• 30g Fresh Ginger Juice (grate fresh ginger and squeeze out juice through a clean tea towel)
  • 5g Yuzu Juice
  • 70g Isomalt
  • Ginger Sugar Spirals –
  • 120g Isomalt
  • 50g Ginger syrup (see above)

Method

One fresh watermelon - flesh cut into one centimetre thick wedges.
Freeze the watermelon pieces in your freezer (ideally overnight).
Remove from the freezer and defrost slowly at room temperature in a single layer.
Now gently press out as much liquid as possible. Having been frozen, during which ice crystals form breaking the cell walls of the watermelon, it will now be flexible and easy to handle and squeeze without breaking.
Now finally place the watermelon pieces into a dehydrator set at 35C for two hours, turning the pieces over midway through.
These can then be stored in the fridge until you are ready to use them, and will be dressed with a little yuzu juice at the last minute and finished with a fresh coriander leaf.
Stem Ginger
Two or three pieces of stem ginger in syrup (drained of the syrup)
Simply cut thin 1mm slices of stem ginger then from these cut several 1cm squares.
Then heat a small knife, ideally with a blowtorch but a gas hob will do, until the knife is as hot as you can get it. Then carefully, gently press the hot knife to each squares of stem ginger a couple of times forming a criss-cross scoring effect (reheating the knife as necessary as you work).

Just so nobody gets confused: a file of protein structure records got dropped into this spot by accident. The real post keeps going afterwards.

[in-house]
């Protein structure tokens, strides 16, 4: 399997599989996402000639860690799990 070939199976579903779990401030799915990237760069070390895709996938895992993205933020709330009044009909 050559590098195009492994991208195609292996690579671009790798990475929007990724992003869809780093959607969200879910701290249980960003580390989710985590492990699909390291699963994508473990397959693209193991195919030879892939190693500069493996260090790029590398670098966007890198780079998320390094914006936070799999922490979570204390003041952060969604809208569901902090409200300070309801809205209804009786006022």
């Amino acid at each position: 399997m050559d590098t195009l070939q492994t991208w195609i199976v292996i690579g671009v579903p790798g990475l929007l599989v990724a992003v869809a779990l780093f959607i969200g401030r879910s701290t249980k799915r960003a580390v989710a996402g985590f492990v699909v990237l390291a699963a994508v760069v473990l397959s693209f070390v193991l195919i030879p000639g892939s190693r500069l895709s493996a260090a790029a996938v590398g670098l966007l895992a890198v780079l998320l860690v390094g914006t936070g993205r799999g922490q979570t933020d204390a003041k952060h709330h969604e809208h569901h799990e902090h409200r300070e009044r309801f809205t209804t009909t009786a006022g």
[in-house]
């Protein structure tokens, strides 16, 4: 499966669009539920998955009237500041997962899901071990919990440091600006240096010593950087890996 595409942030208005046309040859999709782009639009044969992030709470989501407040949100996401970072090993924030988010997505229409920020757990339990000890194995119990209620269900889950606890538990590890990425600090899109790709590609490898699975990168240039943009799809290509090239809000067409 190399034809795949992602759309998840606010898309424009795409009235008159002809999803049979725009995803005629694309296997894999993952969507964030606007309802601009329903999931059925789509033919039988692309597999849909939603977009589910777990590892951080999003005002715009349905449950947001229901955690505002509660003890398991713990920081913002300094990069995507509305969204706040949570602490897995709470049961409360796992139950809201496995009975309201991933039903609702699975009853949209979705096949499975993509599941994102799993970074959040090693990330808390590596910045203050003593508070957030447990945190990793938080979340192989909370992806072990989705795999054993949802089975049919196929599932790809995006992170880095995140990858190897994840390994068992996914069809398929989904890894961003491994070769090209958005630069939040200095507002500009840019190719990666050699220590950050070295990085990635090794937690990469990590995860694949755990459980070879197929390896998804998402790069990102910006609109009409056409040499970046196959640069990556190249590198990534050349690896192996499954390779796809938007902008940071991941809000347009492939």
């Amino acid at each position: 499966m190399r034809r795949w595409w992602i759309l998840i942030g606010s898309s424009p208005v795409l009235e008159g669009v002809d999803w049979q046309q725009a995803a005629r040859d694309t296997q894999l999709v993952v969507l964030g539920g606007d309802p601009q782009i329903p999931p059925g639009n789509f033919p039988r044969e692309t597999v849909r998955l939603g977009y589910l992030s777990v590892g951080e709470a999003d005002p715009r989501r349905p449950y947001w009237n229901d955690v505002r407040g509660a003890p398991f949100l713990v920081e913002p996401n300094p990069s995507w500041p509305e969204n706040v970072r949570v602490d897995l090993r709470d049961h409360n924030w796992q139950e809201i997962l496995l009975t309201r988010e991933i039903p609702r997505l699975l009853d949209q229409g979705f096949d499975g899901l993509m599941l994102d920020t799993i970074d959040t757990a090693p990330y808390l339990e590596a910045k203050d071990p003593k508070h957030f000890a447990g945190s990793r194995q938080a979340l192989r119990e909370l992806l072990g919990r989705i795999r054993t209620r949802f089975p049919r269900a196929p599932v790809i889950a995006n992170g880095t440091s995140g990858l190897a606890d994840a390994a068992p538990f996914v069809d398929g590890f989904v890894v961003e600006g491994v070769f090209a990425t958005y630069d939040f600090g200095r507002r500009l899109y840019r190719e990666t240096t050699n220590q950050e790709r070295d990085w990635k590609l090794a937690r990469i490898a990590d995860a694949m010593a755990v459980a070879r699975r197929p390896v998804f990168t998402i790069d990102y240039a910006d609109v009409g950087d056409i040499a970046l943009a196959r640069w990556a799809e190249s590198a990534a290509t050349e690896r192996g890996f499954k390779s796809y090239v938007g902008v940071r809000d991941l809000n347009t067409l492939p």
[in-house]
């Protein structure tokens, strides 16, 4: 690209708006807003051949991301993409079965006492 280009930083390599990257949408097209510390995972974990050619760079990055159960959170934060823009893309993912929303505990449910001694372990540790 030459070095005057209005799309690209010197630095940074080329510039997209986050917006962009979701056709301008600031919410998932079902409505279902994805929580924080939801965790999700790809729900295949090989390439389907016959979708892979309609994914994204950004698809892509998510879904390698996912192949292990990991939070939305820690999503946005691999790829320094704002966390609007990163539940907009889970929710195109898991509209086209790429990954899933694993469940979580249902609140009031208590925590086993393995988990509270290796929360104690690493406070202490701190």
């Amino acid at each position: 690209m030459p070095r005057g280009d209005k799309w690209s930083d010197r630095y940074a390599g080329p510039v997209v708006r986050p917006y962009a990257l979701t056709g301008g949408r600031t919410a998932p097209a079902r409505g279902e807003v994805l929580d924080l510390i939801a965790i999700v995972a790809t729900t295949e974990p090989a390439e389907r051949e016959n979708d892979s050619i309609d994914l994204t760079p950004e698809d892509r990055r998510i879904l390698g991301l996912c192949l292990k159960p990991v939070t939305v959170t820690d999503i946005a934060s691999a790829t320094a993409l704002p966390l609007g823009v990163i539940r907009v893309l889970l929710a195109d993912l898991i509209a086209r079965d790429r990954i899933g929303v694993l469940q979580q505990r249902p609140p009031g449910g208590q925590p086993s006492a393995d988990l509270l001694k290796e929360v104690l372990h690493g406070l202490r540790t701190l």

The sugar in the stem ginger will caramelise where the hot knife makes contact and give each piece an extra layer of flavour.
Ginger Sugar Spirals
Ginger Syrup –
30g Fresh Ginger Juice (grate fresh ginger and squeeze out juice through a clean tea towel)
5g Yuzu Juice
70g Isomalt
Heat the ginger juice, yuzu and isomalt whilst stirring until the isomalt completely dissolves. Now keep this syrup at a very low simmer, gently bubbling, for around ten minutes until the liquid is reduced by about a third.
Ginger Sugar Spirals –
120g Isomalt
50g Ginger syrup (see above)
Preheat your oven to 140C
Place a sheet of silicon paper on a baking sheet, with another sheet of silicon paper cut to that same set to one side at the ready.